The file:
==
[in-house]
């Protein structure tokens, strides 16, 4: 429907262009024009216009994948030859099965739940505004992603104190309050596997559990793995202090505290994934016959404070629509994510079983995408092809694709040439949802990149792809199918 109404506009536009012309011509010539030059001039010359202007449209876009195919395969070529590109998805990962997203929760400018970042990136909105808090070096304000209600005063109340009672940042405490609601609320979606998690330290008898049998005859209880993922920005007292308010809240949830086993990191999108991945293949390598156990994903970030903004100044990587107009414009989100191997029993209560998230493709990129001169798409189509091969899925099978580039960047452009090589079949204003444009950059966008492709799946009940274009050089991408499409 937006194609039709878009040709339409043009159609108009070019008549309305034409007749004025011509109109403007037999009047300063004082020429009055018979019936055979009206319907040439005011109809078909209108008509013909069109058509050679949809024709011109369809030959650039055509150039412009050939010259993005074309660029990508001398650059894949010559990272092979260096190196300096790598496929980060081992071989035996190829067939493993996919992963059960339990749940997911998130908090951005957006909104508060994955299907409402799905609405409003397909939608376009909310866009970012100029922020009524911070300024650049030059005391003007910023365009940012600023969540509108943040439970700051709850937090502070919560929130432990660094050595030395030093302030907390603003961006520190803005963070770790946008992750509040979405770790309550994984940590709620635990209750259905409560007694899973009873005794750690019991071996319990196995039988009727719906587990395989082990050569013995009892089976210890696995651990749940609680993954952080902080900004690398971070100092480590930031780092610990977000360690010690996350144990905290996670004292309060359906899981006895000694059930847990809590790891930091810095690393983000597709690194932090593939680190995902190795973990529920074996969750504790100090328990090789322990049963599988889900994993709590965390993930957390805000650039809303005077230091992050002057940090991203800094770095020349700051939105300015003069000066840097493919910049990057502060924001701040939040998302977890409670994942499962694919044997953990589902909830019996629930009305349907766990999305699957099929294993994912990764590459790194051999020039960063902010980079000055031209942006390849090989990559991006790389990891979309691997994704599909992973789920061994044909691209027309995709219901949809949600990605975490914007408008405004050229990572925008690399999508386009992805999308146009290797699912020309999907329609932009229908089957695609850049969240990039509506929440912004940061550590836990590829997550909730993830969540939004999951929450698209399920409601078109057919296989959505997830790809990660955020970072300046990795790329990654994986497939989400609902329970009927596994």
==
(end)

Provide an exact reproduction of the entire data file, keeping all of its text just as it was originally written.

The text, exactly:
[in-house]
């Protein structure tokens, strides 16, 4: 429907262009024009216009994948030859099965739940505004992603104190309050596997559990793995202090505290994934016959404070629509994510079983995408092809694709040439949802990149792809199918 109404506009536009012309011509010539030059001039010359202007449209876009195919395969070529590109998805990962997203929760400018970042990136909105808090070096304000209600005063109340009672940042405490609601609320979606998690330290008898049998005859209880993922920005007292308010809240949830086993990191999108991945293949390598156990994903970030903004100044990587107009414009989100191997029993209560998230493709990129001169798409189509091969899925099978580039960047452009090589079949204003444009950059966008492709799946009940274009050089991408499409 937006194609039709878009040709339409043009159609108009070019008549309305034409007749004025011509109109403007037999009047300063004082020429009055018979019936055979009206319907040439005011109809078909209108008509013909069109058509050679949809024709011109369809030959650039055509150039412009050939010259993005074309660029990508001398650059894949010559990272092979260096190196300096790598496929980060081992071989035996190829067939493993996919992963059960339990749940997911998130908090951005957006909104508060994955299907409402799905609405409003397909939608376009909310866009970012100029922020009524911070300024650049030059005391003007910023365009940012600023969540509108943040439970700051709850937090502070919560929130432990660094050595030395030093302030907390603003961006520190803005963070770790946008992750509040979405770790309550994984940590709620635990209750259905409560007694899973009873005794750690019991071996319990196995039988009727719906587990395989082990050569013995009892089976210890696995651990749940609680993954952080902080900004690398971070100092480590930031780092610990977000360690010690996350144990905290996670004292309060359906899981006895000694059930847990809590790891930091810095690393983000597709690194932090593939680190995902190795973990529920074996969750504790100090328990090789322990049963599988889900994993709590965390993930957390805000650039809303005077230091992050002057940090991203800094770095020349700051939105300015003069000066840097493919910049990057502060924001701040939040998302977890409670994942499962694919044997953990589902909830019996629930009305349907766990999305699957099929294993994912990764590459790194051999020039960063902010980079000055031209942006390849090989990559991006790389990891979309691997994704599909992973789920061994044909691209027309995709219901949809949600990605975490914007408008405004050229990572925008690399999508386009992805999308146009290797699912020309999907329609932009229908089957695609850049969240990039509506929440912004940061550590836990590829997550909730993830969540939004999951929450698209399920409601078109057919296989959505997830790809990660955020970072300046990795790329990654994986497939989400609902329970009927596994």